Pancreatic Cancer Action Break Down the Language Barrier
Pancreatic Cancer Action has become the first UK cancer charity to break down the language barrier with its resources!
Pancreatic cancer affects everyone, no matter what your ethnicity, language, age or gender may be. That’s why, as a charity, we’ve broken down the barriers and become the first UK pancreatic cancer charity to translate several of our key pancreatic cancer information and resources for six of the most-spoken languages in the UK during the 10th Pancreatic Cancer Awareness Month.
Using data from the 2011 census, we targeted the six other most-spoken languages in England & Wales. These were Polish (with 546,000 speakers in this country), Punjabi (273,000), Urdu (269,000), Bengali (221,000), Gujarati (213,000) and Arabic (159,000). We worked with Absolute Translations to get several of our existing materials translated into these six languages.
The work was carried out after our investigations as part of the Underserved Groups survey. The survey was designed to identify specific groups who were both at raised risk of pancreatic cancer and do not currently engage with awareness information. As part of the survey, we identified that many patients within these groups are diagnosed with pancreatic cancer after an emergency presentation instead of through a GP or two-week wait pathway, meaning on average, the groups are diagnosed with a later stage pancreatic cancer that cannot be treated.
Our study on ethnicity found that those of white ethnicity have higher 2WW figures than black and Asian groups. The figures demonstrated that an intersectional approach targeting specific groups would be beneficial to discover barriers to primary care presentation and increase survival in these groups.
Why are these groups not being diagnosed earlier?
Within the survey, we identified that late diagnosis within these different groups may be due to a variety of factors, including the health system, healthcare professional, personal, societal and community factors. This included language barriers, a lack of relevant resources, message formatting and a lack of access to services.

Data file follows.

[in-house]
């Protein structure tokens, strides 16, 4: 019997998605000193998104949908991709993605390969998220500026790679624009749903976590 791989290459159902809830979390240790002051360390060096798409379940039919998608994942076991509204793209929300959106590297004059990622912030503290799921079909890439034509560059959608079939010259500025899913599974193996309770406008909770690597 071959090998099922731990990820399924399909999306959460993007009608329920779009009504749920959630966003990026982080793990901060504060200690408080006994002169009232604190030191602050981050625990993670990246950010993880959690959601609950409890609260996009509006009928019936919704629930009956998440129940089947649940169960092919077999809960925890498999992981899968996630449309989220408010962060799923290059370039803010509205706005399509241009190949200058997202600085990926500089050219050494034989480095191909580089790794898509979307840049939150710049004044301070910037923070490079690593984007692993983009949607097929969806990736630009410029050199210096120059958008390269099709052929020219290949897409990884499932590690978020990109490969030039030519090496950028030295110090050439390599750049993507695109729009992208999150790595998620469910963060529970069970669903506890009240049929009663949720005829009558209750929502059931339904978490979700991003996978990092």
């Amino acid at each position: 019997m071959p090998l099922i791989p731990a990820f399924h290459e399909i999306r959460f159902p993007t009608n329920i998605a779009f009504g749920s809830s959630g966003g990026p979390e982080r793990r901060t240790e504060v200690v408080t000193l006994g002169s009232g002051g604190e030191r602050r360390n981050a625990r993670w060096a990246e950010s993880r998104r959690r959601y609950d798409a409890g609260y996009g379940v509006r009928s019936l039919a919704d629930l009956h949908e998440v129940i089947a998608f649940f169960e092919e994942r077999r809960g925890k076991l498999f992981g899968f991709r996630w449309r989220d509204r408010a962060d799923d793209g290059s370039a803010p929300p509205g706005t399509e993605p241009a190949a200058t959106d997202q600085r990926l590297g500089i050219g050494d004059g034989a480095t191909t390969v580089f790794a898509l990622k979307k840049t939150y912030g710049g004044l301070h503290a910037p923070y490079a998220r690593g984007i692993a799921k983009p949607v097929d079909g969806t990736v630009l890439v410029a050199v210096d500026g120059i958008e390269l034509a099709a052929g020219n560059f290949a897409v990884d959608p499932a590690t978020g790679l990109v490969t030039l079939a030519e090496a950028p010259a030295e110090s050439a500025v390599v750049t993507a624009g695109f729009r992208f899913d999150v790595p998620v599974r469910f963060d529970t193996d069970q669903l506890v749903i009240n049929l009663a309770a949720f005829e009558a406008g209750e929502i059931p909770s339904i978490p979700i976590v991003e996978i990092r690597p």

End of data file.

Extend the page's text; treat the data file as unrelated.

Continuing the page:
How these resources will help
One of the solutions identified during the survey was to change the language of resources, materials’ location, and awareness. The location of the materials has been achieved with our Resources in Other languages hub. Here, those within these six language groups can use the language-specific calls to action in their language that takes them to their relevant resources.
On the individual language pages, the user is asked if they know the symptoms of pancreatic cancer. They are then provided with some of the key facts, as well as why them knowing the symptoms is important and information on our Decade of Change. They will then see a translated Signs & Symptoms poster which can be downloaded, the Risk Factors, Facts, Quick Guide to Pancreatic Cancer and our Symptoms Diary, all in their own language.
To aid in the promotion of these materials, we have created several targeted Facebook Ads, again in those specific languages. As well as being targeted to the speakers of the language, we used Census data to target the cities the majority of these speakers live. This will ensure that our ads are only reaching relevant communities. We have also promoted the page on social media, particularly towards pharmacy teams and GP surgeries, who will have people within their community that speak these languages.
Helping to increase the chance of early diagnosis
These resources will ultimately help us achieve our goal of not only increasing the chance of early diagnosis but help us with our Decade of Change. Our goal for the ’20s is to increase the five-year survival rate from 7.9% to 13% by 2030.
Pancreatic cancer can be challenging to diagnose, with the symptoms that can present themselves being vague and mistaken for other more common conditions. We hope that providing education to these six language groups, it will increase their chances of an early diagnosis and make it easier for their doctor or pharmacy team to support them.
If the language you are looking for is not listed above, or if you’d like to find out more, please email us and mention the language you require, and we will support you as best we can.